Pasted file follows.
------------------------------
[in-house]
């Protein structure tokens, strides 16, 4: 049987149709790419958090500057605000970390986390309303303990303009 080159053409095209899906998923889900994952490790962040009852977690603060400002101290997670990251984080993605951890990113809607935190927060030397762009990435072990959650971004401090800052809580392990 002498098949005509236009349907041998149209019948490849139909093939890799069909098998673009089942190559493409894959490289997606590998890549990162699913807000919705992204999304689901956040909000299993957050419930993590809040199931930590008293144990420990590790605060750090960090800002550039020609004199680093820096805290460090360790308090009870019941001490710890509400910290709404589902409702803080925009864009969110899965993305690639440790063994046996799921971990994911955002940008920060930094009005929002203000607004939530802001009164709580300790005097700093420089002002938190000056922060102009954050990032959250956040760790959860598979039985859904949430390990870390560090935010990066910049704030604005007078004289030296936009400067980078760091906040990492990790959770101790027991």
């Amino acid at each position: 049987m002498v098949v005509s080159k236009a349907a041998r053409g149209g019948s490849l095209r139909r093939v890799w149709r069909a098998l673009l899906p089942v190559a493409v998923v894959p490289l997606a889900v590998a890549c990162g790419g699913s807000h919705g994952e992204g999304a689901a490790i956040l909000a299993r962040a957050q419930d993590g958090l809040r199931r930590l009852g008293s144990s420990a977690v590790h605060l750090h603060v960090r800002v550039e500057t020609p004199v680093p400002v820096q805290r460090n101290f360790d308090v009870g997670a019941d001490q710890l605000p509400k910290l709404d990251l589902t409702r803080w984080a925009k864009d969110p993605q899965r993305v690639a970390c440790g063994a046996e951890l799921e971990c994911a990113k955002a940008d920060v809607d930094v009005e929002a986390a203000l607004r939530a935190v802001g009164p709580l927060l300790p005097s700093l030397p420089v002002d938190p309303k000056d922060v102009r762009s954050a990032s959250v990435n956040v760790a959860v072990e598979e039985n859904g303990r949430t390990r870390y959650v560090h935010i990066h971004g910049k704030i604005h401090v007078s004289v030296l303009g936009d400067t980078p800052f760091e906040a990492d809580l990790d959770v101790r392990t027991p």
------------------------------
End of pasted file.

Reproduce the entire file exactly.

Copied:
[in-house]
């Protein structure tokens, strides 16, 4: 049987149709790419958090500057605000970390986390309303303990303009 080159053409095209899906998923889900994952490790962040009852977690603060400002101290997670990251984080993605951890990113809607935190927060030397762009990435072990959650971004401090800052809580392990 002498098949005509236009349907041998149209019948490849139909093939890799069909098998673009089942190559493409894959490289997606590998890549990162699913807000919705992204999304689901956040909000299993957050419930993590809040199931930590008293144990420990590790605060750090960090800002550039020609004199680093820096805290460090360790308090009870019941001490710890509400910290709404589902409702803080925009864009969110899965993305690639440790063994046996799921971990994911955002940008920060930094009005929002203000607004939530802001009164709580300790005097700093420089002002938190000056922060102009954050990032959250956040760790959860598979039985859904949430390990870390560090935010990066910049704030604005007078004289030296936009400067980078760091906040990492990790959770101790027991």
């Amino acid at each position: 049987m002498v098949v005509s080159k236009a349907a041998r053409g149209g019948s490849l095209r139909r093939v890799w149709r069909a098998l673009l899906p089942v190559a493409v998923v894959p490289l997606a889900v590998a890549c990162g790419g699913s807000h919705g994952e992204g999304a689901a490790i956040l909000a299993r962040a957050q419930d993590g958090l809040r199931r930590l009852g008293s144990s420990a977690v590790h605060l750090h603060v960090r800002v550039e500057t020609p004199v680093p400002v820096q805290r460090n101290f360790d308090v009870g997670a019941d001490q710890l605000p509400k910290l709404d990251l589902t409702r803080w984080a925009k864009d969110p993605q899965r993305v690639a970390c440790g063994a046996e951890l799921e971990c994911a990113k955002a940008d920060v809607d930094v009005e929002a986390a203000l607004r939530a935190v802001g009164p709580l927060l300790p005097s700093l030397p420089v002002d938190p309303k000056d922060v102009r762009s954050a990032s959250v990435n956040v760790a959860v072990e598979e039985n859904g303990r949430t390990r870390y959650v560090h935010i990066h971004g910049k704030i604005h401090v007078s004289v030296l303009g936009d400067t980078p800052f760091e906040a990492d809580l990790d959770v101790r392990t027991p």